It noted that 440 commercial nuclear power reactors were in operation around the world at the end of 2010, representing 375 GWe of capacity and cumulatively requiring 63,875 tU per year. By 2035, the report found, this can be expected to grow to between 540 GWe of capacity requiring 97,645 tU and 746 GWe needing 136,385 tU.
It claimed that currently defined uranium resources are "more than adequate" to meet the high case demand to 2035, but not without "timely investments" in uranium production facilities. ‘Significant investment and technical expertise will be required to bring these resources to the market and to identify additional resources. Sufficiently high uranium market prices will be needed to fund these activities, especially in light of the rising costs of production’. Secondary sources of uranium (stockpiles of natural and enriched uranium, downblended weapons-grade uranium, reprocessed used fuel and the re-enrichment of depleted uranium tails) will still continue to be required, although their role is expected to decline post-2013 when agreements between Russia and the USA to downblend ex-military highly enriched uranium for use in nuclear fuel expire.
Well if we really do get to 764GW by 2035, then, at say an averaged 100,000 tU per annum over that period, we would then have about 30 years worth left, assuming no further nuclear plant expansion or new uranium finds. Using lower grade, higher cost ores might extend that a bit, but mining and processing it would increase the production of CO2, assuming that fossil fuels had to be used for this energy. And using nuclear energy for this would just exhaust the reserves faster. It doesn’t sound like nuclear fission has much of a long-term future, unless new breeder technologies and/or thorium based systems are developed, or, perversely, we use renewables to provide the power for uranium fuel extraction and processing! Otherwise, 2070-75 or so, and then that’s it…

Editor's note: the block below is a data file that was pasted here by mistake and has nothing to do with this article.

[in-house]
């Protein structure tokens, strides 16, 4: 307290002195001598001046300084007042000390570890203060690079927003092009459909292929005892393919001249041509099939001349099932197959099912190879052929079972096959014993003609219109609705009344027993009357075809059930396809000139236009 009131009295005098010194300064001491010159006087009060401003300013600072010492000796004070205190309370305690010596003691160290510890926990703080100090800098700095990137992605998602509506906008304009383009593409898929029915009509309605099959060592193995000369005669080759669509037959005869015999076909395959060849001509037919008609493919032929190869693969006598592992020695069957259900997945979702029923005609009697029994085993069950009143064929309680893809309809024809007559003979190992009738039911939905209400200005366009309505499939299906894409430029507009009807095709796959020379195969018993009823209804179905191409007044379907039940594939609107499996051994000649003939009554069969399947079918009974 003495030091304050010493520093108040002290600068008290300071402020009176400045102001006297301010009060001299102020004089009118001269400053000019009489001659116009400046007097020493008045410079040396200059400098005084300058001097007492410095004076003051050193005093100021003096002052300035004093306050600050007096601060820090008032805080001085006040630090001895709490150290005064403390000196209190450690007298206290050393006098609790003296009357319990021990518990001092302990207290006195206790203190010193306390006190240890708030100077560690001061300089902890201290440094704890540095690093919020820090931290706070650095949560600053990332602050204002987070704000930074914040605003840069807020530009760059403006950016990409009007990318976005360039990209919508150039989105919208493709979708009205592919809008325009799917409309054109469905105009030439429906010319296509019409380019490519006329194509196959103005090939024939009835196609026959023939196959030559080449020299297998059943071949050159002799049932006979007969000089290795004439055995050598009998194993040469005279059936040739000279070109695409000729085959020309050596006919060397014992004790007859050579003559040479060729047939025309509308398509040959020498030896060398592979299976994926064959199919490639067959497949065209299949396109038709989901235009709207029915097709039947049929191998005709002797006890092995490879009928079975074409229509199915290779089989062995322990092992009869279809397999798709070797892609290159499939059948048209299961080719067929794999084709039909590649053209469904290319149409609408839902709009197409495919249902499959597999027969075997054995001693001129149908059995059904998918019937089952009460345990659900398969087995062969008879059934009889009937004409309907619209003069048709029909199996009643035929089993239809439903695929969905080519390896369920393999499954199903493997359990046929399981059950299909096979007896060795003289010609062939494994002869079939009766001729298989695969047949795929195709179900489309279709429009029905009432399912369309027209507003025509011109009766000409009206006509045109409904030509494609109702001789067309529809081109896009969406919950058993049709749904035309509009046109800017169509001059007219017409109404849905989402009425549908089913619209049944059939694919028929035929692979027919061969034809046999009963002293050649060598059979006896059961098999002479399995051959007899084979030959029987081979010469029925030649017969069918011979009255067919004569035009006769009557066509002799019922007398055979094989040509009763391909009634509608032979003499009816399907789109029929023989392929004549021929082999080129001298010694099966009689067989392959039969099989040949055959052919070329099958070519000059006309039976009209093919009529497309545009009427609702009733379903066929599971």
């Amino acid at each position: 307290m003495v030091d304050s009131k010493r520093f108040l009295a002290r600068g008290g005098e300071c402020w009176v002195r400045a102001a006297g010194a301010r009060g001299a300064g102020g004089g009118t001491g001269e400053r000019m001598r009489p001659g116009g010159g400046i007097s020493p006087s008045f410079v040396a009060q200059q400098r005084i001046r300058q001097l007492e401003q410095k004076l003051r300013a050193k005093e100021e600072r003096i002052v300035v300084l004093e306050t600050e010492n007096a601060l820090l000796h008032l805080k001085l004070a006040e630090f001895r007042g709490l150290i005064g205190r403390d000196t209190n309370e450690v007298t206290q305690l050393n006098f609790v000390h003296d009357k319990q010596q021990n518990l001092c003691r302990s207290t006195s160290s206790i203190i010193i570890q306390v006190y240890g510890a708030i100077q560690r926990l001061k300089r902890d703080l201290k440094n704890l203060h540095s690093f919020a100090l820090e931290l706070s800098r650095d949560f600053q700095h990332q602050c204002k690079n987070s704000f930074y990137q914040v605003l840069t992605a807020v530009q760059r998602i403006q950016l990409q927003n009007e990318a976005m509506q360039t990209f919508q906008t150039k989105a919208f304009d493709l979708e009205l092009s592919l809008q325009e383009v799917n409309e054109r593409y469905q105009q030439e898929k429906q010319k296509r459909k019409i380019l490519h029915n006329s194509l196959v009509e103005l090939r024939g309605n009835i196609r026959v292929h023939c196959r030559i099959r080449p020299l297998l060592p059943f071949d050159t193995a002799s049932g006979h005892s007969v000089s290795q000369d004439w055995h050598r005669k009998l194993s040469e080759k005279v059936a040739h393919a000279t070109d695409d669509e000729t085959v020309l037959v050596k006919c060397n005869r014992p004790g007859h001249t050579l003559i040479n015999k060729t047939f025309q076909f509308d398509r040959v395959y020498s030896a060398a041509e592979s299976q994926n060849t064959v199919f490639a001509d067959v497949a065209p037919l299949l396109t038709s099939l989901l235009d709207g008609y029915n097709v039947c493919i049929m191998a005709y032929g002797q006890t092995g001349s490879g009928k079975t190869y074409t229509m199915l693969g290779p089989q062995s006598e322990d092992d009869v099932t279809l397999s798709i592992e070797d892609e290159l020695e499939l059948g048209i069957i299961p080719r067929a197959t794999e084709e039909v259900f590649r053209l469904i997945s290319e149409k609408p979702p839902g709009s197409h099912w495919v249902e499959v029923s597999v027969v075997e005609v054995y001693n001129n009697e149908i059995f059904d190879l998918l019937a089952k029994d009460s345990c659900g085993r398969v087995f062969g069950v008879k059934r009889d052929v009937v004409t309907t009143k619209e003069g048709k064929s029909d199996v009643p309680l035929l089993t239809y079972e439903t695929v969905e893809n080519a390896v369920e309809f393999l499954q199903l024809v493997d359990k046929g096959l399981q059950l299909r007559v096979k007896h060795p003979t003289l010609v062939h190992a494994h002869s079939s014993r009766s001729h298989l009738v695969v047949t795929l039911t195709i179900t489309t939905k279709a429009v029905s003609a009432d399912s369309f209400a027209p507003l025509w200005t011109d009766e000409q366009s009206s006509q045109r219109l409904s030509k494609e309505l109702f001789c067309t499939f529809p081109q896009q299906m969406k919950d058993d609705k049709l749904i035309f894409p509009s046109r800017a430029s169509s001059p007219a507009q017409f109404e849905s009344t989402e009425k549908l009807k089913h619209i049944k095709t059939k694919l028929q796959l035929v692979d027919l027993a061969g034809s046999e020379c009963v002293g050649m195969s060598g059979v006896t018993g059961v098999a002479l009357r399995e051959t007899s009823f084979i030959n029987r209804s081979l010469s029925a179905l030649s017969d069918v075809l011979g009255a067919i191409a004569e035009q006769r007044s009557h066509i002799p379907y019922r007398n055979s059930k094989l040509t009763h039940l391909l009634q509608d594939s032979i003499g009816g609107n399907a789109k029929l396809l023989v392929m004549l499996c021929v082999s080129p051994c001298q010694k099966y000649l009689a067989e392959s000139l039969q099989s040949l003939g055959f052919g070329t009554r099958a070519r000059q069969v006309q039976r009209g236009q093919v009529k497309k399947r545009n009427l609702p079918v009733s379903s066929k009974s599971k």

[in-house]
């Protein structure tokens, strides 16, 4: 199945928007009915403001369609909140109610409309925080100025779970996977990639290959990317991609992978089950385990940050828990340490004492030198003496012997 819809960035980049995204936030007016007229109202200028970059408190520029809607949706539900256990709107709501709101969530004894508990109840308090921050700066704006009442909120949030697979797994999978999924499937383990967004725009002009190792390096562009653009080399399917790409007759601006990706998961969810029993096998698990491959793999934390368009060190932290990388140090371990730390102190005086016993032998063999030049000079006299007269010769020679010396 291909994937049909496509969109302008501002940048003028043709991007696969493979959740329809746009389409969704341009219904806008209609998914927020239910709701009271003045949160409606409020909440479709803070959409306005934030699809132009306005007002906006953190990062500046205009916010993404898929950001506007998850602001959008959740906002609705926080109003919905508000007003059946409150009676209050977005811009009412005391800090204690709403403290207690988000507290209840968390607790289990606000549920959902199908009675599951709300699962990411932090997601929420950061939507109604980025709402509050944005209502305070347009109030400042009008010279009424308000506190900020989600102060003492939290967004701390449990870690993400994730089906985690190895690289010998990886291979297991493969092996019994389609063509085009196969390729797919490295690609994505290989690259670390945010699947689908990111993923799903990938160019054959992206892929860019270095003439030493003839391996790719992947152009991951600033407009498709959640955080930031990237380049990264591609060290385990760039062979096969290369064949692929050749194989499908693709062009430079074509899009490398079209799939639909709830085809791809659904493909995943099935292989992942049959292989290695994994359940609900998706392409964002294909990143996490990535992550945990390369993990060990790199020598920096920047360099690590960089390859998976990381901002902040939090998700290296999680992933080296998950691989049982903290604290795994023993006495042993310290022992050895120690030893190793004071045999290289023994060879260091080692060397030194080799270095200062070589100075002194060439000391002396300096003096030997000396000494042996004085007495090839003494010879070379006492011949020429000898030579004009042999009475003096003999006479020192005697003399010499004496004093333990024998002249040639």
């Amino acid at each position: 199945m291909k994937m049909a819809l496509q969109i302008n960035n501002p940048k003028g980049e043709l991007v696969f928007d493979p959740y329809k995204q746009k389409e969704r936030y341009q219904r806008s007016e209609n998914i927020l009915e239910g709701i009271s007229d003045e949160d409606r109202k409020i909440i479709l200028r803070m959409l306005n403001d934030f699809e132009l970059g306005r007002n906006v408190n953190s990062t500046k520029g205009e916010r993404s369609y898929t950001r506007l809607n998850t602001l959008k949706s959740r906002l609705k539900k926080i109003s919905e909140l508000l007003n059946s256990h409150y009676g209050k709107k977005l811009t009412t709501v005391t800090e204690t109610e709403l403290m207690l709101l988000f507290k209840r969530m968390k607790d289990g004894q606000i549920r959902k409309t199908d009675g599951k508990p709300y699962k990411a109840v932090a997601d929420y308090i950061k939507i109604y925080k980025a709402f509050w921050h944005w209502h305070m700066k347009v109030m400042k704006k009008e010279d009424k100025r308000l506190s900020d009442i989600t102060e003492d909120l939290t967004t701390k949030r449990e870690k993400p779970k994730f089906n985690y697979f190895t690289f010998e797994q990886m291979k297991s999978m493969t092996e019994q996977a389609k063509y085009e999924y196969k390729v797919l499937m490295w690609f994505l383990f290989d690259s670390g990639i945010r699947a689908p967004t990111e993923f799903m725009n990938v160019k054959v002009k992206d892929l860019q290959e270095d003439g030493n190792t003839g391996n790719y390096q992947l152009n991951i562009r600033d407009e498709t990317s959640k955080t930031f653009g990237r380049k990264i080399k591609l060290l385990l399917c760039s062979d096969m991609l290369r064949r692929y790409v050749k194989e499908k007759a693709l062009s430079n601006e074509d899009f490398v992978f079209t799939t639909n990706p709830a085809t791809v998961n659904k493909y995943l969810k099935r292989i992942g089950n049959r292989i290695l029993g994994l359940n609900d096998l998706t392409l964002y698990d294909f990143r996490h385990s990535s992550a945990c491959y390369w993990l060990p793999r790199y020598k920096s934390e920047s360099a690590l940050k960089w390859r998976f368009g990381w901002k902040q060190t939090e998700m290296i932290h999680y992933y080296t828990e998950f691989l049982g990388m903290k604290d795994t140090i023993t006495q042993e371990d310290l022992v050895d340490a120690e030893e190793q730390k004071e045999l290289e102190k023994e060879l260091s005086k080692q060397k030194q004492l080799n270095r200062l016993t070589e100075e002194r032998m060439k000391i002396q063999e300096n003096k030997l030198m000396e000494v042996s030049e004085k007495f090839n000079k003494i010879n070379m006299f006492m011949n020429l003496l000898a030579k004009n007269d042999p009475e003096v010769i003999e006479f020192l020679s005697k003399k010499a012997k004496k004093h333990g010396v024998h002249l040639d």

So what about thorium? I turned to the Weinberg Foundations website, which was set up to support the idea. It would be cheaper, safer and cleaner. www.the-weinberg-foundation.org/ But I also looked at a briefing by Oliver Tickell. That challenges the idea that thorium as fuel might provide a viable alternative to reactors using uranium. This he said had become something of a rallying cry for those who assert that conventional nuclear technologies are in terminal decline – including a handful of environmentalists who believe that thorium could provide some kind ‘silver bullet’ solution to the nuclear industry’s woes.
He says that they are deluded and highlights many drawbacks facing thorium reactors, including
· the very high costs of technology development, construction and operation;
· marginal benefits for a thorium fuel cycle over the currently utilised uranium / plutonium fuel cycles;
· serious nuclear weapons proliferation hazards: the molten salt reactor (MSR) technology promoted for thorium could be used to produce fissile uranium and plutonium at very high purities well above ordinary ‘weapons grade’;
· the danger of both routine and accidental releases of radiation, mainly from continuous ‘live’ fuel reprocessing in MSRs;
· the very long lead time for significant deployment of MSRs of the order of half a century – rendering it irrelevant in terms of addressing current or medium term energy supply needs. It claims that it ‘will not be deployable on any significant scale for 40-70 years.’
Well, so it could be that they might possibly be ready when the uranium runs out! But at what cost? And with what safety and security implications? See http://www.nature.com/nature/journal/v492/n7427/full/492031a.html
Overall, on the basis at least of this survey, I don’t see much a future for nuclear.